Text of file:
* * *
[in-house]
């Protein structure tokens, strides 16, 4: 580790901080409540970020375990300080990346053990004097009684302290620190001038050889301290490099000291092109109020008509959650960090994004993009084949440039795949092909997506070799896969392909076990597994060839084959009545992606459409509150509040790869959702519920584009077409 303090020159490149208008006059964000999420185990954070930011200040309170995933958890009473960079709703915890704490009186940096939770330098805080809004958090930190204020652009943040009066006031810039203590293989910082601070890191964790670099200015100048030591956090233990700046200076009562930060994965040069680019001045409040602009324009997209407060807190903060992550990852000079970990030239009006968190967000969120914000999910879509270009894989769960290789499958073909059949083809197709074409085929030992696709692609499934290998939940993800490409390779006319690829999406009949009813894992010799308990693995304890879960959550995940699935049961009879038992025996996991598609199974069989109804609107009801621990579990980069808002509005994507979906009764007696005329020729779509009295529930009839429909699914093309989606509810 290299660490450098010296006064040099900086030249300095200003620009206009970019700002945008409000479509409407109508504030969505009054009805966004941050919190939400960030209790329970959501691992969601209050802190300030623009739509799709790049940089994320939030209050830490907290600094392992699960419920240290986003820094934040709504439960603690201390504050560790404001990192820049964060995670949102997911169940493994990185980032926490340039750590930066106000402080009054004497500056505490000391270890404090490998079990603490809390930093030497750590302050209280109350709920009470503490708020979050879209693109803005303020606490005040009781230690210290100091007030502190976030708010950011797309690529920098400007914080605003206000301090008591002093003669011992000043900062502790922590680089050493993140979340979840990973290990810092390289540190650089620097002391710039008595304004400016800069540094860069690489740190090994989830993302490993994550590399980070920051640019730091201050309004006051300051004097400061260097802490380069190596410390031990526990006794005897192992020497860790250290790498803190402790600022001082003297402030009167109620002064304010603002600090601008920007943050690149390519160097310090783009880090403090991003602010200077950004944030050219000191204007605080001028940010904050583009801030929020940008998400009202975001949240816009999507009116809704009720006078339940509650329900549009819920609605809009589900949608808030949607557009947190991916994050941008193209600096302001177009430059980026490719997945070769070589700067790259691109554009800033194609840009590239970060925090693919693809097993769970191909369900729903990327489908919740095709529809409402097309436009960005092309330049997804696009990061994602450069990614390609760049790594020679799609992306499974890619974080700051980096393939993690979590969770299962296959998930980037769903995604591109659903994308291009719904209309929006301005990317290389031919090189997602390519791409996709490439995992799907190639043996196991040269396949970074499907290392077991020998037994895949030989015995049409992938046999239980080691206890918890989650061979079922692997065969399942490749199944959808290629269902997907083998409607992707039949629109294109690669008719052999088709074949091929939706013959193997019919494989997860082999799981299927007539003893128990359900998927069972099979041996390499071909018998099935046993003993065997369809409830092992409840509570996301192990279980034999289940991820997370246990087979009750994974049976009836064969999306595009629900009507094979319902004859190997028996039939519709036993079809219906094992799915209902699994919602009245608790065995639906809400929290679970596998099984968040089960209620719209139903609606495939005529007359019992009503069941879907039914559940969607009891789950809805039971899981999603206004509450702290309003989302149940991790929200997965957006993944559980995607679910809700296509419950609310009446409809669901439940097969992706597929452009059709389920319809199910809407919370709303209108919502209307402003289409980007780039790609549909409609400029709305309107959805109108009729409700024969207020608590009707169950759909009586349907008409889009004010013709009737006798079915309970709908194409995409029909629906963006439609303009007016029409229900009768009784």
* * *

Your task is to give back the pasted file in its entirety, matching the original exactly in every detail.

[in-house]
């Protein structure tokens, strides 16, 4: 580790901080409540970020375990300080990346053990004097009684302290620190001038050889301290490099000291092109109020008509959650960090994004993009084949440039795949092909997506070799896969392909076990597994060839084959009545992606459409509150509040790869959702519920584009077409 303090020159490149208008006059964000999420185990954070930011200040309170995933958890009473960079709703915890704490009186940096939770330098805080809004958090930190204020652009943040009066006031810039203590293989910082601070890191964790670099200015100048030591956090233990700046200076009562930060994965040069680019001045409040602009324009997209407060807190903060992550990852000079970990030239009006968190967000969120914000999910879509270009894989769960290789499958073909059949083809197709074409085929030992696709692609499934290998939940993800490409390779006319690829999406009949009813894992010799308990693995304890879960959550995940699935049961009879038992025996996991598609199974069989109804609107009801621990579990980069808002509005994507979906009764007696005329020729779509009295529930009839429909699914093309989606509810 290299660490450098010296006064040099900086030249300095200003620009206009970019700002945008409000479509409407109508504030969505009054009805966004941050919190939400960030209790329970959501691992969601209050802190300030623009739509799709790049940089994320939030209050830490907290600094392992699960419920240290986003820094934040709504439960603690201390504050560790404001990192820049964060995670949102997911169940493994990185980032926490340039750590930066106000402080009054004497500056505490000391270890404090490998079990603490809390930093030497750590302050209280109350709920009470503490708020979050879209693109803005303020606490005040009781230690210290100091007030502190976030708010950011797309690529920098400007914080605003206000301090008591002093003669011992000043900062502790922590680089050493993140979340979840990973290990810092390289540190650089620097002391710039008595304004400016800069540094860069690489740190090994989830993302490993994550590399980070920051640019730091201050309004006051300051004097400061260097802490380069190596410390031990526990006794005897192992020497860790250290790498803190402790600022001082003297402030009167109620002064304010603002600090601008920007943050690149390519160097310090783009880090403090991003602010200077950004944030050219000191204007605080001028940010904050583009801030929020940008998400009202975001949240816009999507009116809704009720006078339940509650329900549009819920609605809009589900949608808030949607557009947190991916994050941008193209600096302001177009430059980026490719997945070769070589700067790259691109554009800033194609840009590239970060925090693919693809097993769970191909369900729903990327489908919740095709529809409402097309436009960005092309330049997804696009990061994602450069990614390609760049790594020679799609992306499974890619974080700051980096393939993690979590969770299962296959998930980037769903995604591109659903994308291009719904209309929006301005990317290389031919090189997602390519791409996709490439995992799907190639043996196991040269396949970074499907290392077991020998037994895949030989015995049409992938046999239980080691206890918890989650061979079922692997065969399942490749199944959808290629269902997907083998409607992707039949629109294109690669008719052999088709074949091929939706013959193997019919494989997860082999799981299927007539003893128990359900998927069972099979041996390499071909018998099935046993003993065997369809409830092992409840509570996301192990279980034999289940991820997370246990087979009750994974049976009836064969999306595009629900009507094979319902004859190997028996039939519709036993079809219906094992799915209902699994919602009245608790065995639906809400929290679970596998099984968040089960209620719209139903609606495939005529007359019992009503069941879907039914559940969607009891789950809805039971899981999603206004509450702290309003989302149940991790929200997965957006993944559980995607679910809700296509419950609310009446409809669901439940097969992706597929452009059709389920319809199910809407919370709303209108919502209307402003289409980007780039790609549909409609400029709305309107959805109108009729409700024969207020608590009707169950759909009586349907008409889009004010013709009737006798079915309970709908194409995409029909629906963006439609303009007016029409229900009768009784």